Yet CEO Andrew Wilson also believes the game publisher is in an excellent position, noting on its conference call with analysts that "we are in an outstanding position for the quarter ahead, with two of the highest-rated games of this console generation in Battlefield 1 and Titanfall 2, global competitive gaming tournaments under way, and our first virtual reality experiences coming soon."
It's that latter realm where EA may see its biggest growth spurt yet. According to a report by SuperData Research, publishers like EA are staring at a potential audience of almost 56 million VR users who will push sales of VR hardware, software, and accessories over $5 billion in 2016. That's a near-tenfold increase from the $550 million spent on such equipment last year, and estimates launch it into the stratosphere by 2018 when some $12.3 billion is expected to be spent.
Game development is where most of the investments in virtual reality are being made, accounting for 60% of the total, and as EA maneuvers across this new landscape it will get more than its fair share of real estate. For the coming holiday season it will have Star Wars Battlefront Rogue One: X-wing VR Mission for PlayStation VR and Need for Speed No Limits on Daydream, which is Google's VR platform.
It's also investing in more mobile content and in streaming, which should leave Electronic Arts covering all the bases and primed to continue its growth journey next year.
Keith Noonan: Verizon is facing fierce competition in the wireless carrier space, but the company is diversifying through acquisitions and restructuring to take advantage of momentum in the Internet of Things. I think it stands a strong chance of finding success in these efforts and growing over the long term.
Big improvements in network speed and data capacity are needed to accommodate the machine-to-machine communication boom, and Verizon is leading the push. The company has partnered with Cisco, Intel, and Ericsson for the development of a 5G mobile router that could be a breakthrough technology in the broader connectivity revolution. The company' expects its 5G network to deliver 1 gigabyte per second downloads when it launches -- roughly 200 times faster than standard 4G LTE speeds, and Verizon is also building out its ThingSpace platform-as-a-service for IoT and beefing up ad-delivery and video technologies for connected devices. It's also got the largest connected vehicle fleet under its wing thanks to its purchase of Fleetmatics and Telogis.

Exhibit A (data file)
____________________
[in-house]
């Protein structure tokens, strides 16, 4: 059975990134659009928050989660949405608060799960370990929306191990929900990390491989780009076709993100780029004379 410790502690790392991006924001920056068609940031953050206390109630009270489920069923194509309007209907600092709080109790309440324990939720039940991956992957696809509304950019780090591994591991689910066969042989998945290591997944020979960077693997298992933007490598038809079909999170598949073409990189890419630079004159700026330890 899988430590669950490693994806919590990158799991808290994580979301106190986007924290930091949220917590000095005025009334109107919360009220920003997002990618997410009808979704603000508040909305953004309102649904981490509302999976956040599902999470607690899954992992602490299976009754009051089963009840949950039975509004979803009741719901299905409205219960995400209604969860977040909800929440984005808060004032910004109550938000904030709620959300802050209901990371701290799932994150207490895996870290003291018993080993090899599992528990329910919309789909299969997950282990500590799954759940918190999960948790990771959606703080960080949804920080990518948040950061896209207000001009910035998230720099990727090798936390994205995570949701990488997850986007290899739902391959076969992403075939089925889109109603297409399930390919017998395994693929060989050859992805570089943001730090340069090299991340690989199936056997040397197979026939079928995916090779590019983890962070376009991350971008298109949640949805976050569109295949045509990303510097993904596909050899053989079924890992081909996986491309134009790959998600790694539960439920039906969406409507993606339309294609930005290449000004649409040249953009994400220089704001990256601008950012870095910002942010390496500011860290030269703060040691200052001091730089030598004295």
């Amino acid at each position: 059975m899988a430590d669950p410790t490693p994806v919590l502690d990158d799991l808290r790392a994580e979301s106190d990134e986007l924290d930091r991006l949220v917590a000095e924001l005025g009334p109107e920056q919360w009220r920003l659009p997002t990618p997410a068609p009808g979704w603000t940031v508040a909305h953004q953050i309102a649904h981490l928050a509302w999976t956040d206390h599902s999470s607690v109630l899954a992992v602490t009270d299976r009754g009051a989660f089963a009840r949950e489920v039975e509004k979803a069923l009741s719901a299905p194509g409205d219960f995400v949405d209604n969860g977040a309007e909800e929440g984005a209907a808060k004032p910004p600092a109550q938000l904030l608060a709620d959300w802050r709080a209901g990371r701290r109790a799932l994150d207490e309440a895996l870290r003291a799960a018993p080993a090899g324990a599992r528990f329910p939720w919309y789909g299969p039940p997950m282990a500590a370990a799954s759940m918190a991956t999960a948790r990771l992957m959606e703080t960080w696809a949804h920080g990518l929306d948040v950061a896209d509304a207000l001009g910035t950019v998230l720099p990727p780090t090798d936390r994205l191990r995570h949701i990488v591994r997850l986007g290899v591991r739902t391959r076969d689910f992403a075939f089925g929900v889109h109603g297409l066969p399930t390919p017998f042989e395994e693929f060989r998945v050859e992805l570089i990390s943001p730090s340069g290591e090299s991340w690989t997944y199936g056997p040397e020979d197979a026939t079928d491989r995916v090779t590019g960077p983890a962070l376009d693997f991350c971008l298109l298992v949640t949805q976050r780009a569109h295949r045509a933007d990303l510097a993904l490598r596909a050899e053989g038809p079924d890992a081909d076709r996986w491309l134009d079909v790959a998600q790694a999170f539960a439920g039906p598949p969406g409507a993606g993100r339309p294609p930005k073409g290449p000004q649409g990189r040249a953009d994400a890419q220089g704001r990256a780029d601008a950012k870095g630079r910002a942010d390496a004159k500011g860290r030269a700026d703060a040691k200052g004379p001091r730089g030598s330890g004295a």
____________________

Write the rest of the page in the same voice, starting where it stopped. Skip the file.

Verizon stock has a forward P/E of roughly 14.5, and, with a dividend payout yielding 4.6%, it looks like an inexpensive stock backed by returned income that will provide insulation in the event of growing pains or a market downturn. Share performance could face pressure due to declining wireless subscriptions, but a price that presents a reasonable entry point to long-term ownership, a great dividend, and potential to benefit from the Internet of Things make it a stock to buy this December.
Chris Neiger has no position in any stocks mentioned. Keith Noonan has no position in any stocks mentioned. Rich Duprey has no position in any stocks mentioned. The Motley Fool owns shares of and recommends NXP Semiconductors and Qualcomm. The Motley Fool recommends Cisco Systems, Electronic Arts, Intel, and Verizon Communications. Try any of our Foolish newsletter services free for 30 days. We Fools may not all hold the same opinions, but we all believe that considering a diverse range of insights makes us better investors. The Motley Fool has a disclosure policy.